(), Ulf-G. Gerdtham
(), Håkan Toresson
(), Lennart Minthon
() and Johan Jarl
Sanjib Saha: Health Economics Unit, Department of Clinical Science (Malmö), Lund University, Sweden
Ulf-G. Gerdtham: Department of Economics, Lund University, Postal: Department of Economics, School of Economics and Management, Lund University, Box 7082, S-220 07 Lund, Sweden
Håkan Toresson: Clinical Memory Research Unit, Department of Clinical Science (Malmö), Lund University
Lennart Minthon: Clinical Memory Research Unit, Department of Clinical Science (Malmö), Lund University
Johan Jarl: Health Economics Unit, Department of Clinical Science (Malmö), Lund University, Sweden
Abstract: Background: The rising prevalence of dementia represents an important public health issue. There is currently no available cure for dementia disorders, only symptom-relieving therapies which can be either pharmacological or non-pharmacological. The number of non-pharmacological interventions for patients with dementia disorders and their caregivers have been increasing in recent years without much knowledge on their cost-effectiveness. The objective is to review the existing evidence on cost-effectiveness of non-pharmacological interventions targeting patients with dementia disorders, their caregivers, and the patient-caregiver dyad. Method: A systematic search of published economic evaluation studies in English was conducted using specified key words in relevant databased and websites. Data extracted included methods and empirical evidence (costs, effects, ICER) and we assessed if the conclusions made in terms of cost-effectiveness were supported by the reported evidence. The included studies were also assessed for reporting quality using the Consolidated Health Economic Evaluation Reporting Standards (CHEERS) checklist. Results: We included seventeen studies in this review categorised into three groups: physical exercise, occupational therapy, and psychological/psychosocial treatment. In almost all the studies (except one), economic evaluation was performed for a randomised controlled trial alongside the non-pharmacological intervention or retrospectively. There was a considerable heterogeneity in methodological approaches, target populations, study time frames, and perspectives as well as types of intervention. This prevents an informative comparison between most of the studies. However, we found that physical exercise was the most-effective non-pharmacological interventions for patients with dementia. For occupational therapy and psychological/psychosocial interventions we found mixed results although the majority was not cost-effective. Conclusion: More economic evaluations studies are required in non-pharmacological interventions. However, the interventions need to have a strong study design with the intention to perform economic evaluation in parallel.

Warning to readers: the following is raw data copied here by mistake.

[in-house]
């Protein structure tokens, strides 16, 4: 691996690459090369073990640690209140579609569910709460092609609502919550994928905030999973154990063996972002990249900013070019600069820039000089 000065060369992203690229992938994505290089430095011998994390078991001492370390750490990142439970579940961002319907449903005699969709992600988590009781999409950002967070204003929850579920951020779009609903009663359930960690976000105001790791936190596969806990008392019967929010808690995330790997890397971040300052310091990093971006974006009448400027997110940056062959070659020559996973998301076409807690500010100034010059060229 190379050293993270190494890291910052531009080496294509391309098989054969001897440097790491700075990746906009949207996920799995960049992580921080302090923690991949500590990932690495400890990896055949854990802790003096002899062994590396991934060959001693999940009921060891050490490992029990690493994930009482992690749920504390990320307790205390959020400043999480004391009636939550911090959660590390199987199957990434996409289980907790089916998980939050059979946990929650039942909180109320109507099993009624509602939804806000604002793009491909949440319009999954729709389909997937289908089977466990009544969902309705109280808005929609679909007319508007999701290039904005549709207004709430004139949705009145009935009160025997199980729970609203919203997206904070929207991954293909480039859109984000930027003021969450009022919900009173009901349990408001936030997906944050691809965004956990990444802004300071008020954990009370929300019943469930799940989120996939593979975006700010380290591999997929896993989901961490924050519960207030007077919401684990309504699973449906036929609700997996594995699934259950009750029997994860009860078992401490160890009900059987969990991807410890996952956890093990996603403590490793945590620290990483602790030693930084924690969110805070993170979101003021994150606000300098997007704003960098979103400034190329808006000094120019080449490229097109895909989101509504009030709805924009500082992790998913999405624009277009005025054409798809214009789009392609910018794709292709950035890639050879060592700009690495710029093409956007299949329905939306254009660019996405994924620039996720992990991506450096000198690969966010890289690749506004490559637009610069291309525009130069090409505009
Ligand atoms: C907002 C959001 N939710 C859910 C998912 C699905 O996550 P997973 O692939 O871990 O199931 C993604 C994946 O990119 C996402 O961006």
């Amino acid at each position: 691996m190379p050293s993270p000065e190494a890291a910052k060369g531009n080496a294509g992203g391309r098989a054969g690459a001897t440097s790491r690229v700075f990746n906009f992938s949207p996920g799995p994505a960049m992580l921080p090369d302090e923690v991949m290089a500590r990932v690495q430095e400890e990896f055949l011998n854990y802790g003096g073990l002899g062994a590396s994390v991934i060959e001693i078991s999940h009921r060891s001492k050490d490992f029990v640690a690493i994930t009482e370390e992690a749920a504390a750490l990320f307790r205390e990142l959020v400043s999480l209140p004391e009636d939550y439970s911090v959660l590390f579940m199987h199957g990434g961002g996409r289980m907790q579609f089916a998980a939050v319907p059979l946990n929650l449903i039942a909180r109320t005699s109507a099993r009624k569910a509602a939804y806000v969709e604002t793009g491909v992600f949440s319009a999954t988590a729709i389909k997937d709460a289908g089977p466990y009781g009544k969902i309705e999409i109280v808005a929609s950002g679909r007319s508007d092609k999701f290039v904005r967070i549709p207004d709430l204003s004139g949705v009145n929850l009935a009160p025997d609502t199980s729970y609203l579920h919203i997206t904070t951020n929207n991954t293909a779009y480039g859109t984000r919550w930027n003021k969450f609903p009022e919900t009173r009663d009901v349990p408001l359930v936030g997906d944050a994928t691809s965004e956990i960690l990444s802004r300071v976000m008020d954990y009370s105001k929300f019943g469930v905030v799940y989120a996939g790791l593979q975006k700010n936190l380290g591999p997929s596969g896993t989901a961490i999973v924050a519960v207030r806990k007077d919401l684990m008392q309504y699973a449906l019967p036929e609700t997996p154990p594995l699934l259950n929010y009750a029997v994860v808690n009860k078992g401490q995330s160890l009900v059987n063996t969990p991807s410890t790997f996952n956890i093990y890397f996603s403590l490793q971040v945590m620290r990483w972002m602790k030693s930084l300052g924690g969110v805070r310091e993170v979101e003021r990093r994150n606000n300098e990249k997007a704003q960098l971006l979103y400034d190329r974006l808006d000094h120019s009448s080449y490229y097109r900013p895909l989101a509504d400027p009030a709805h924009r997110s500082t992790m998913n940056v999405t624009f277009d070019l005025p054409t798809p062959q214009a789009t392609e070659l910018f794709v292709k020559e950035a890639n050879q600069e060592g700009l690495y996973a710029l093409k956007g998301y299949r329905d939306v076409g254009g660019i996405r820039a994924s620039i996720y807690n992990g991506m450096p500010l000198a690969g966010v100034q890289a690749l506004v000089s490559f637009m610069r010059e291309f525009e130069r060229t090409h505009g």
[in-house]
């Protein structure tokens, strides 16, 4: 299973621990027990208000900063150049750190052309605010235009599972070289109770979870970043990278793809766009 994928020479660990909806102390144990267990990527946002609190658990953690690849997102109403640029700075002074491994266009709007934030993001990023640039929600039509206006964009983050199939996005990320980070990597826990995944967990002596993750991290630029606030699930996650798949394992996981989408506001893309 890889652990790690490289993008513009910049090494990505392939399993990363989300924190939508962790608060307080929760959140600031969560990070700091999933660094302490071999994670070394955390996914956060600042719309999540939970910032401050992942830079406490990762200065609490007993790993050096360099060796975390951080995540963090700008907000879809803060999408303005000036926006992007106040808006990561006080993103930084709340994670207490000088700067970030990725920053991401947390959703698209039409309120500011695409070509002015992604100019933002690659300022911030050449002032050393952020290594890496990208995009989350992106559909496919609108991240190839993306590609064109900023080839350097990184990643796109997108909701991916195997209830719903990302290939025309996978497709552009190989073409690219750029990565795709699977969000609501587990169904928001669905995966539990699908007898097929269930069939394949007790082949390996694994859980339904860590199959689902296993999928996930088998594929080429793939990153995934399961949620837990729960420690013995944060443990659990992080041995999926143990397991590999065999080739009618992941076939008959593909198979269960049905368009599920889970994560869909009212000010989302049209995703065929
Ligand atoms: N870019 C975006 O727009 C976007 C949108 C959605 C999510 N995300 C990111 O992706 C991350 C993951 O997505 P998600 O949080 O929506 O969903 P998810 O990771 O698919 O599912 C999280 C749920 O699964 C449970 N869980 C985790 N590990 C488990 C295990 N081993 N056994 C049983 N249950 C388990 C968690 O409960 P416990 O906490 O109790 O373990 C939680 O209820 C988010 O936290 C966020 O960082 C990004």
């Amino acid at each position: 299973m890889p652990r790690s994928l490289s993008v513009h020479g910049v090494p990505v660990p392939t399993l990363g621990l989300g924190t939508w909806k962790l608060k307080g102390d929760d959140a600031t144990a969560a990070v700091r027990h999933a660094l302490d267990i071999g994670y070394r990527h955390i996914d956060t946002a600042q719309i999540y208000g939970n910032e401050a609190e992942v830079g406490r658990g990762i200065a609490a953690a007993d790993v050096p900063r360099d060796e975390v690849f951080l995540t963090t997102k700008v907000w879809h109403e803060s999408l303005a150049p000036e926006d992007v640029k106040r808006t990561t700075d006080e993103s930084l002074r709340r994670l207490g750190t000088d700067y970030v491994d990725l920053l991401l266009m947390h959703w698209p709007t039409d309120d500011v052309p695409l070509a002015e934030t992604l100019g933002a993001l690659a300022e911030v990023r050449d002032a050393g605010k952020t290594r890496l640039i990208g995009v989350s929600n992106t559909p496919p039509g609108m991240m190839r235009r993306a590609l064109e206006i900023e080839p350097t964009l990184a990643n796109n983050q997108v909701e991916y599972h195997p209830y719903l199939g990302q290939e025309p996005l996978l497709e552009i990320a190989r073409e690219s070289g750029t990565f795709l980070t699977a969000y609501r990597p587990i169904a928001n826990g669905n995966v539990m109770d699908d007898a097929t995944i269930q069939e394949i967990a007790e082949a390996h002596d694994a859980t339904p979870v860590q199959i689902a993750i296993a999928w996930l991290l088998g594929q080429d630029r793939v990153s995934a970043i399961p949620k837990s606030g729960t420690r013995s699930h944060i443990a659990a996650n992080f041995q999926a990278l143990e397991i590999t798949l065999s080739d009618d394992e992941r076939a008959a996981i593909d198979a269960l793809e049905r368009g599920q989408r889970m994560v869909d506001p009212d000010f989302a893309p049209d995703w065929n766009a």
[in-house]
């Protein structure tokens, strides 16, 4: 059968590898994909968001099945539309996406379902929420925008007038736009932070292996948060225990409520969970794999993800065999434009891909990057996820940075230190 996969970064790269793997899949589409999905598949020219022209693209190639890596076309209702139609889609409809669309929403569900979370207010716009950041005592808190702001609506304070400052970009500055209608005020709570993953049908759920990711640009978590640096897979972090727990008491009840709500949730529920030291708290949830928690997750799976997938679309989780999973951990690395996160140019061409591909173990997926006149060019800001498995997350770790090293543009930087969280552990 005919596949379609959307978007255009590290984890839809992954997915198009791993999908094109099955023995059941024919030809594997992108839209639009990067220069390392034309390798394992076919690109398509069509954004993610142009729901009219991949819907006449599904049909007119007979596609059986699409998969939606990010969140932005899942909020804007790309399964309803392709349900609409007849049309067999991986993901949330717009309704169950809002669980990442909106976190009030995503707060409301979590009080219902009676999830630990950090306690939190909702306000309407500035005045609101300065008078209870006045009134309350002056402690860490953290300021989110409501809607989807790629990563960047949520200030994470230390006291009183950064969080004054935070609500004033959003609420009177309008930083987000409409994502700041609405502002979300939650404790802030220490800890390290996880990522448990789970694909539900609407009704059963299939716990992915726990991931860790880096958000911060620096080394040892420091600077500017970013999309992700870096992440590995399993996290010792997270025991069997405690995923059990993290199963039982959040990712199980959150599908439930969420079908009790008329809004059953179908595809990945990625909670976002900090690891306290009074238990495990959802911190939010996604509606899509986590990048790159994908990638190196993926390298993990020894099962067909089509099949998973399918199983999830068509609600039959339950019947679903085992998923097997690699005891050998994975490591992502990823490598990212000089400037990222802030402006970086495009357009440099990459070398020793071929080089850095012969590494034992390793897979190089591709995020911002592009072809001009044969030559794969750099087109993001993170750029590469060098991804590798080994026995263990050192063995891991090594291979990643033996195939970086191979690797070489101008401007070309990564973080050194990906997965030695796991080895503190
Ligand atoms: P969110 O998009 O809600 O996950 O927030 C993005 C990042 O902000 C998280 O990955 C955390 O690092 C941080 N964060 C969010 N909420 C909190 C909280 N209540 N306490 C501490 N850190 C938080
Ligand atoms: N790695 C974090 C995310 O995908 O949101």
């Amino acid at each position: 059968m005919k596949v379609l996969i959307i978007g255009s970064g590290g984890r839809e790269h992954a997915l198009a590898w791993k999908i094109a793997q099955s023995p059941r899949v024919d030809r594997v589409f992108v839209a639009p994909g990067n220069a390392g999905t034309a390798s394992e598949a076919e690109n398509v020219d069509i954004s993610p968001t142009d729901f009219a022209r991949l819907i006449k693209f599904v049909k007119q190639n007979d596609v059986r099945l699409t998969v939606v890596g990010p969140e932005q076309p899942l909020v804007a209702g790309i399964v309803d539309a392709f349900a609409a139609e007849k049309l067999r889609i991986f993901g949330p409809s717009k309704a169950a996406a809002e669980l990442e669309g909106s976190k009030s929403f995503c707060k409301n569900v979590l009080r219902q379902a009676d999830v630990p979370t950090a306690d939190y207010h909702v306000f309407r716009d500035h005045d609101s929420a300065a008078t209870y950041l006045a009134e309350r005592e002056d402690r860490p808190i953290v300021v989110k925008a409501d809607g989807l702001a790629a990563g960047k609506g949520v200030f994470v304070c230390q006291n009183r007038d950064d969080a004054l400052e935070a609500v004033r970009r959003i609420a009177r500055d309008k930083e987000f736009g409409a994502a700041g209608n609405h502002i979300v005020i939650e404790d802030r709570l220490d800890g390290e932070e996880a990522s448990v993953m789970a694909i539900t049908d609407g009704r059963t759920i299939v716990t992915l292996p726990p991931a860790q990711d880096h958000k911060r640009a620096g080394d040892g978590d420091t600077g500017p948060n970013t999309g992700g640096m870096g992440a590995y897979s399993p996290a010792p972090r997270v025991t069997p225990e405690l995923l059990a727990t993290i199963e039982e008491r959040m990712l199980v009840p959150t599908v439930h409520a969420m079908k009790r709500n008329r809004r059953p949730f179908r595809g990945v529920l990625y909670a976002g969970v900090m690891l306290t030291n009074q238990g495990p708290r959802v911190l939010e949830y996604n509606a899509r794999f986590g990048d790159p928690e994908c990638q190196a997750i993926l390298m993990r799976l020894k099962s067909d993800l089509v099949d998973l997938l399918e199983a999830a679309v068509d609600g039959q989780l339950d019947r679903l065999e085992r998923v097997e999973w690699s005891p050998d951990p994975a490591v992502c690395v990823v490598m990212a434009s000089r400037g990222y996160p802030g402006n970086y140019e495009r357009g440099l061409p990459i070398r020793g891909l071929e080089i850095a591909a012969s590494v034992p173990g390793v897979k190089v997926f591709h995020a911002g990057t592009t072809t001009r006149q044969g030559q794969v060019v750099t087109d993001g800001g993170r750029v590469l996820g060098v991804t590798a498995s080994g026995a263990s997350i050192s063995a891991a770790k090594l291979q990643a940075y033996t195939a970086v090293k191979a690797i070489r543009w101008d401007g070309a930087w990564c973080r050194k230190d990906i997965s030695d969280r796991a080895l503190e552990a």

38 pages, April 19, 2018
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